Of books and bytes
Technology group rewards computer-savvy EHS librarian
When Eudora High School librarian Bonnie Brunk first starting going to conferences given by the Kansas Association for Educational Communications and Technology (KAECT) in the early 1980s, the matters discussed included topics like how to repair overhead projectors and record players.
"We still use overheads a lot because of what they do, but record players we don't use much anymore," Brunk said. "Some of the technology I first learned how to use is no longer used."
Now days, Brunk does what would have been unimaginable in the early 1980s: She maintains a Web site for Eudora.
The computer-savvy librarian's involvement in technology, specifically with KAECT, earned her the Susanne Bradley K-12 Media Specialist Technology Award at the Kansas TRI-Conference this spring. Other members of the organization, which comprises school librarians, technology experts and others, nominated Brunk, who has been on the KAECT board of directors several times, as well as the high school's librarian for more than 30 years.
Brunk's tenure at Eudora has spanned 32 years. Her career took a turn in 1985 with the arrival of the school's first computer, an Apple IIE.
"I used it to do reports, and I used it to make up a data base of students," she said. "I was probably one of the first (in the district) to get a computer.
"I had been learning on my own, reading and attending conferences and workshops anywhere I could find someone who knew more than I did."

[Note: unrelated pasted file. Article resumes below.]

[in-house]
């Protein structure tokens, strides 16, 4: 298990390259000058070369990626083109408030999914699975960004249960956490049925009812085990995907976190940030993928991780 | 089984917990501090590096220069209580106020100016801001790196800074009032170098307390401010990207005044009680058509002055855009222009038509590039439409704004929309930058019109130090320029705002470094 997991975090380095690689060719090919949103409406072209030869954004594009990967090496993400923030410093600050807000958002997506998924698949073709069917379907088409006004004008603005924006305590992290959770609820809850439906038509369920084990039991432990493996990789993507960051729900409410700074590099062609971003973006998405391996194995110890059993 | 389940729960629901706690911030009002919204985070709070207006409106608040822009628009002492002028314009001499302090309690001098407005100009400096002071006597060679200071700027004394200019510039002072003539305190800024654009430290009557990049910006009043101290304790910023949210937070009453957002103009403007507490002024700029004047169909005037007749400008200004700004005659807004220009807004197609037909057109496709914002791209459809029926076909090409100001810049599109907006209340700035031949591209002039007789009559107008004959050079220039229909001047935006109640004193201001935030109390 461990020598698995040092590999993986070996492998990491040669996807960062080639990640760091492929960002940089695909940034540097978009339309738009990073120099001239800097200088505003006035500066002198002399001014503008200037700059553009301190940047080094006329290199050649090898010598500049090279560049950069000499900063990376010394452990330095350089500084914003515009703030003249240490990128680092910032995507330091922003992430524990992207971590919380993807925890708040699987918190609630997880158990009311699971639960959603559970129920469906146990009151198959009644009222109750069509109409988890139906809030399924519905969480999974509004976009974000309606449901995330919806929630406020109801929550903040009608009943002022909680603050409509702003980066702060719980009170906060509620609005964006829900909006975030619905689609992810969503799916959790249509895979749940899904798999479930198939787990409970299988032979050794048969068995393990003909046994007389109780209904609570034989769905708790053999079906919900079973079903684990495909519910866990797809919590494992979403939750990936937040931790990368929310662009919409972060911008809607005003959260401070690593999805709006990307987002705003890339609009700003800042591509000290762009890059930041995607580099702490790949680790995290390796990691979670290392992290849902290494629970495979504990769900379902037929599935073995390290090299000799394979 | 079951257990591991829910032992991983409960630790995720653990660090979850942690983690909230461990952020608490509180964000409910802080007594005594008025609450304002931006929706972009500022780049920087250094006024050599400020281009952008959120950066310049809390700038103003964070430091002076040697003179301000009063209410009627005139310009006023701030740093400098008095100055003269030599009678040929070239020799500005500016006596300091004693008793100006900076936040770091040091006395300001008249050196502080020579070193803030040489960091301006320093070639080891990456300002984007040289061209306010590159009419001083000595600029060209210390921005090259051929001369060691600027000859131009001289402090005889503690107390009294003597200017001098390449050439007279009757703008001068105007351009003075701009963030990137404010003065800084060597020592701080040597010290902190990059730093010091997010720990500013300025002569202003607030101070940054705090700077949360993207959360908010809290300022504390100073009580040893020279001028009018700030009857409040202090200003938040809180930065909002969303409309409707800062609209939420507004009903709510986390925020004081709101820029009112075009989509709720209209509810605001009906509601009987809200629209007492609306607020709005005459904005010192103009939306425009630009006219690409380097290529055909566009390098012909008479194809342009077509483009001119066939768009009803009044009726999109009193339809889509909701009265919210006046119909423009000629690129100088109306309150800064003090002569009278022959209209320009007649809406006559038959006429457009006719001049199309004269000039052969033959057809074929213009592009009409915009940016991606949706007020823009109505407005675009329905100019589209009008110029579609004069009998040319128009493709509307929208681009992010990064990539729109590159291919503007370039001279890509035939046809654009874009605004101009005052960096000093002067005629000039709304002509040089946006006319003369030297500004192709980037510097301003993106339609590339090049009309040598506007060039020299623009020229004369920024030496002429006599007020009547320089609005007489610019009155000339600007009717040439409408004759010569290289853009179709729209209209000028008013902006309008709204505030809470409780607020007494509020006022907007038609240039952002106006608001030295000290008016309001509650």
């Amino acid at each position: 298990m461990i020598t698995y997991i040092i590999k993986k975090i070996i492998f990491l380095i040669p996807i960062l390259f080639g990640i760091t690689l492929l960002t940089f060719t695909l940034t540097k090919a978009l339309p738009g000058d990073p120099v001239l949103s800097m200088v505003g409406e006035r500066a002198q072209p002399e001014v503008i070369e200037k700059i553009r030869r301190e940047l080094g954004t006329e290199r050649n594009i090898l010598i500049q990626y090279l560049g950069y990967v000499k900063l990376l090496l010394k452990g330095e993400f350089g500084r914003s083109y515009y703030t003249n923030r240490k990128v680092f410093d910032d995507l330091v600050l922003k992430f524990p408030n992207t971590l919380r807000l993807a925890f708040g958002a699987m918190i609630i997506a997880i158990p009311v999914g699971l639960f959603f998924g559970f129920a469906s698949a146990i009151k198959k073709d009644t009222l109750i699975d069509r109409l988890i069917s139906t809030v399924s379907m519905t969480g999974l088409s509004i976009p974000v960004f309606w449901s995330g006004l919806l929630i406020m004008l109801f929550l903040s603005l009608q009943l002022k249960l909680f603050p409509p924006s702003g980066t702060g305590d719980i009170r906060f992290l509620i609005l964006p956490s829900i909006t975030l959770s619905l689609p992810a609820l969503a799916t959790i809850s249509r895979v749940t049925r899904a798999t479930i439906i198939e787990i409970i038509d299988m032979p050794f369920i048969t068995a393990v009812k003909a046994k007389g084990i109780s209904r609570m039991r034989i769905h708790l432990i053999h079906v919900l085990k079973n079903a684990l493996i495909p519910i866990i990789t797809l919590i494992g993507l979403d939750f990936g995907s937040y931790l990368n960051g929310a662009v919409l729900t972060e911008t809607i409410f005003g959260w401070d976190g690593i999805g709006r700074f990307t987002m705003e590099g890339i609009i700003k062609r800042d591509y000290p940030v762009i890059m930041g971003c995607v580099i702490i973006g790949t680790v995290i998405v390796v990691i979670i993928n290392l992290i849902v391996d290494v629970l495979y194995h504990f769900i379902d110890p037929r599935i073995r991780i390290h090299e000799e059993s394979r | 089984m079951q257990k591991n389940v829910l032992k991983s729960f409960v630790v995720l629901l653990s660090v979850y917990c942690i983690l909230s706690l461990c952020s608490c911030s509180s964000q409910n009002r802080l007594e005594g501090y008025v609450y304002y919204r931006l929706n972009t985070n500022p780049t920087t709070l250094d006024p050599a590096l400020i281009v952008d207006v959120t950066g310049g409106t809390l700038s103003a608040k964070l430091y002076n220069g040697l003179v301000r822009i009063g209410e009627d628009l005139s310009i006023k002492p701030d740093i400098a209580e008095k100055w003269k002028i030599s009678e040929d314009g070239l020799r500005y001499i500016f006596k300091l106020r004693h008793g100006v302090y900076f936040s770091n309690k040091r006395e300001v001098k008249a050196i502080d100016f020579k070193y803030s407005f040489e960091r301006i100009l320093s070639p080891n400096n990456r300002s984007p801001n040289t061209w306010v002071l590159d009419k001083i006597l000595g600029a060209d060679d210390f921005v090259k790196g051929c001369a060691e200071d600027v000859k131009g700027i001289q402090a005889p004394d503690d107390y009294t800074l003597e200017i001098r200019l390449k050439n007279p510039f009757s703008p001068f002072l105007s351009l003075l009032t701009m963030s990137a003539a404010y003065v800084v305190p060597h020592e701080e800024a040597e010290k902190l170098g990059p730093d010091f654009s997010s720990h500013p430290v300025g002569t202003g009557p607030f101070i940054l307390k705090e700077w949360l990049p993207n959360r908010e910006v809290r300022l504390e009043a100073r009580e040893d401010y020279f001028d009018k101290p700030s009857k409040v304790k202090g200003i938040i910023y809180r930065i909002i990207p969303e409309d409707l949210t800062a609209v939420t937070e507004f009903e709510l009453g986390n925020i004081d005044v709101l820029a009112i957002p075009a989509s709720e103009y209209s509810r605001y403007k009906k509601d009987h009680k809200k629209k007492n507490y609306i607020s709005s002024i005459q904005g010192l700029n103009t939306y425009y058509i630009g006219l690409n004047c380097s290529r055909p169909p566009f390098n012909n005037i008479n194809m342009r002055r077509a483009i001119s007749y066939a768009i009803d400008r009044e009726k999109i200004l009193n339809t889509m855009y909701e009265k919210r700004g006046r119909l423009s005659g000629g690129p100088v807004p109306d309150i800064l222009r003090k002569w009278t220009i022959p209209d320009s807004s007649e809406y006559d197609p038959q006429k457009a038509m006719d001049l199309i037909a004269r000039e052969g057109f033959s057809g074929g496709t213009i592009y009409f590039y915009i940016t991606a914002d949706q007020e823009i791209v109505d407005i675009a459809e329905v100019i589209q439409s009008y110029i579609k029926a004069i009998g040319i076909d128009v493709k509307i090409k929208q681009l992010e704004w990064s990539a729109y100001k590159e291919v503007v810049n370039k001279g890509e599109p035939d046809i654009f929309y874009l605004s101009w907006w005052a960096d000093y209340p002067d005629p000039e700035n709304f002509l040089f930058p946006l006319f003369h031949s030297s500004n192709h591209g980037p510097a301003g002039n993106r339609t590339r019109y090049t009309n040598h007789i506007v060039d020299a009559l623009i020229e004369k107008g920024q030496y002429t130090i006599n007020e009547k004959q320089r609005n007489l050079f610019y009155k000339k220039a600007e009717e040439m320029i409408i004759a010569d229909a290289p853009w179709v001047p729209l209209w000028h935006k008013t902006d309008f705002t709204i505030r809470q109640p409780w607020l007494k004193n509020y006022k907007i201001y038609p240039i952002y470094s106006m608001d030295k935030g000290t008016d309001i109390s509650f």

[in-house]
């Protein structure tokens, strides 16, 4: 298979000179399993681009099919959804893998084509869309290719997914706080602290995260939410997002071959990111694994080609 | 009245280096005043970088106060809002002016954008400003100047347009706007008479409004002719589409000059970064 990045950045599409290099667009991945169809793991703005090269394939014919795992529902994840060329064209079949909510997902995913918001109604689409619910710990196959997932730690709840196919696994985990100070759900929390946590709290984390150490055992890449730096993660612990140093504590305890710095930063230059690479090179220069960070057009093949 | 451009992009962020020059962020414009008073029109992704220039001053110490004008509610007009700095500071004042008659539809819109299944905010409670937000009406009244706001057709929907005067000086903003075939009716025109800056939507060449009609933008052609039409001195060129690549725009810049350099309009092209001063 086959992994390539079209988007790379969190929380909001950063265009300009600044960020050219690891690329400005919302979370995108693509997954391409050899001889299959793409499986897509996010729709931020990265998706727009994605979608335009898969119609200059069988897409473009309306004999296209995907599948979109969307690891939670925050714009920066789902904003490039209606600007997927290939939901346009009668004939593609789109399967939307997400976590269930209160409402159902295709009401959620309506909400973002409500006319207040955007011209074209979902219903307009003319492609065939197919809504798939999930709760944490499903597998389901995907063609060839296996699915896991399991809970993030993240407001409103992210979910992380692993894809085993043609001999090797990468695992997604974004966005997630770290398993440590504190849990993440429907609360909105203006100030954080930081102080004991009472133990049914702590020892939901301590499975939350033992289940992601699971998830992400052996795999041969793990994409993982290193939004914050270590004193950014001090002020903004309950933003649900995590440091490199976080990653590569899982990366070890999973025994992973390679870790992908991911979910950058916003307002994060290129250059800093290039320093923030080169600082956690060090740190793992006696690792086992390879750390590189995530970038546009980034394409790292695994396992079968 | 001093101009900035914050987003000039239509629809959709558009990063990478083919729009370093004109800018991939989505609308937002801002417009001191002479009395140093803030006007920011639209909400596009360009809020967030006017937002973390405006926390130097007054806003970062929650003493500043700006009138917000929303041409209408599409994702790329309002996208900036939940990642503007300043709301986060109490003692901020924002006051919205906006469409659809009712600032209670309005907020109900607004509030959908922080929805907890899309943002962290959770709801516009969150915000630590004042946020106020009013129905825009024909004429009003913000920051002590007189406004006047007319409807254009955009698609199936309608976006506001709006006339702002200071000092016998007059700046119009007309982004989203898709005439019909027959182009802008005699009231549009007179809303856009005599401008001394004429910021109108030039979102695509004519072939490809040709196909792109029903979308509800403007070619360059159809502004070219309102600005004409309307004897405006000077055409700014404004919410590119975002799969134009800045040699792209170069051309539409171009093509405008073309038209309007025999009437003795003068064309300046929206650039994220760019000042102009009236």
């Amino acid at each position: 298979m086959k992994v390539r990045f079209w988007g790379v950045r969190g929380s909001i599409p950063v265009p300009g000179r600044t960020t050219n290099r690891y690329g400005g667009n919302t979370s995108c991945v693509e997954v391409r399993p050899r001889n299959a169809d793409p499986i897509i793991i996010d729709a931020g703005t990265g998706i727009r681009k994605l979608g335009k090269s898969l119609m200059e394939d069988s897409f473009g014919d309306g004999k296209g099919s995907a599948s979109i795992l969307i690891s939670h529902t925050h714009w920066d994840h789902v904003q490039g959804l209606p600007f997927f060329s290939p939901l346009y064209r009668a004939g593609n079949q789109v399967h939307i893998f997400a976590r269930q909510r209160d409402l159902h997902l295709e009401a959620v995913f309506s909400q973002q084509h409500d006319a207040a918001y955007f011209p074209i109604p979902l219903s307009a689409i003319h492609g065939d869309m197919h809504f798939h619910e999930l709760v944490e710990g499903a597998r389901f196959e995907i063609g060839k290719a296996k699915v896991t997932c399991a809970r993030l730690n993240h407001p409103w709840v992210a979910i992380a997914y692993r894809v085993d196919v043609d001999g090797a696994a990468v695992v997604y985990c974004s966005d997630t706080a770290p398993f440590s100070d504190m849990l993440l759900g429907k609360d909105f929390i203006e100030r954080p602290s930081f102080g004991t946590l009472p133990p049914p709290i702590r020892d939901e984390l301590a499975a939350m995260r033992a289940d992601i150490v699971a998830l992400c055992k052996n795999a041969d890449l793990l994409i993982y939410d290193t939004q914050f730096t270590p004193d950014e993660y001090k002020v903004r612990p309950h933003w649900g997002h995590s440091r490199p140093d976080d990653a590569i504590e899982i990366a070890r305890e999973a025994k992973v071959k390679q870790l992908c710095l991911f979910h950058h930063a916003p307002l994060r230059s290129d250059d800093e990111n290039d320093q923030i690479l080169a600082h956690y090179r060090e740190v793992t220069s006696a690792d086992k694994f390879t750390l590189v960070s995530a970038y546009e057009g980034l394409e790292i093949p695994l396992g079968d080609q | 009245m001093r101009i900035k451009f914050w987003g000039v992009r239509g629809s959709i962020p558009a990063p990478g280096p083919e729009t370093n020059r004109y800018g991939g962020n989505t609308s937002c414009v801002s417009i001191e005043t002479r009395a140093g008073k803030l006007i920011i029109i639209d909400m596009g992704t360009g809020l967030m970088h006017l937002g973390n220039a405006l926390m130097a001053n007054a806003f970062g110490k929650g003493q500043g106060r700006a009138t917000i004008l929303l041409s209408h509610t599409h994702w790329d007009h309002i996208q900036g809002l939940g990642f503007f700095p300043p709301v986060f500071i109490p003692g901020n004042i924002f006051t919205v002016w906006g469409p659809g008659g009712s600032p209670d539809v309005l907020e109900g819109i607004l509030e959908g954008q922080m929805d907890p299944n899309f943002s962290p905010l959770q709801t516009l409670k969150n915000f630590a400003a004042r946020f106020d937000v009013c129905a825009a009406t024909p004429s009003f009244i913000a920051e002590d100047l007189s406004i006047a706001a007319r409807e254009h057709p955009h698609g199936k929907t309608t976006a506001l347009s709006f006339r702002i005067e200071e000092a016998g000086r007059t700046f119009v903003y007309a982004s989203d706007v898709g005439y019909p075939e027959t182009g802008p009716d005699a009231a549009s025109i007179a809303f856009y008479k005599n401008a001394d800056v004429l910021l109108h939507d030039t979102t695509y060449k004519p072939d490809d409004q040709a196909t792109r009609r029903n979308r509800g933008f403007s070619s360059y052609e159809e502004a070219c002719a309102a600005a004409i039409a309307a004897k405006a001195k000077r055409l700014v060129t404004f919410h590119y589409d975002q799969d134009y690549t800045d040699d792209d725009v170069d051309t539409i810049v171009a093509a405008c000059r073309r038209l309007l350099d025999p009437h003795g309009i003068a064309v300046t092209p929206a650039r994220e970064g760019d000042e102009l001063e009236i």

Automatic checkout systems didn't exist for libraries then, but it's something Brunk said she was still working on getting.
"We have been trying since the early '90s to get it, and it comes down to the last minute and there's not enough money," she said.
Automation is just one way libraries have changed since Brunk began working for the district and since she joined KAECT.
"It's been interesting to see how it has changed over the years," she said. "I remember when we had a speaker tell us laser discs were going to revolutionize the world. Of course, most people don't use laser discs."
People do, however, rely on libraries to provide computer banks, which at Eudora High School includes 14 available for students.
"They are computer literate, but there's still a lot of little things, like how to do something more efficiently," Brunk said of students. "There's still a lot of one-on-one teaching."
Unlike some people whose jobs force them to learning how to use computers and other sophisticated equipment, Brunk said she'd always enjoyed learning how to use new technology.
"I guess I picked up the ball and ran with it," she said.
The Eudora Web site Brunk maintains can be viewed at http://skyways.lib.ks.us/towns/Eudora.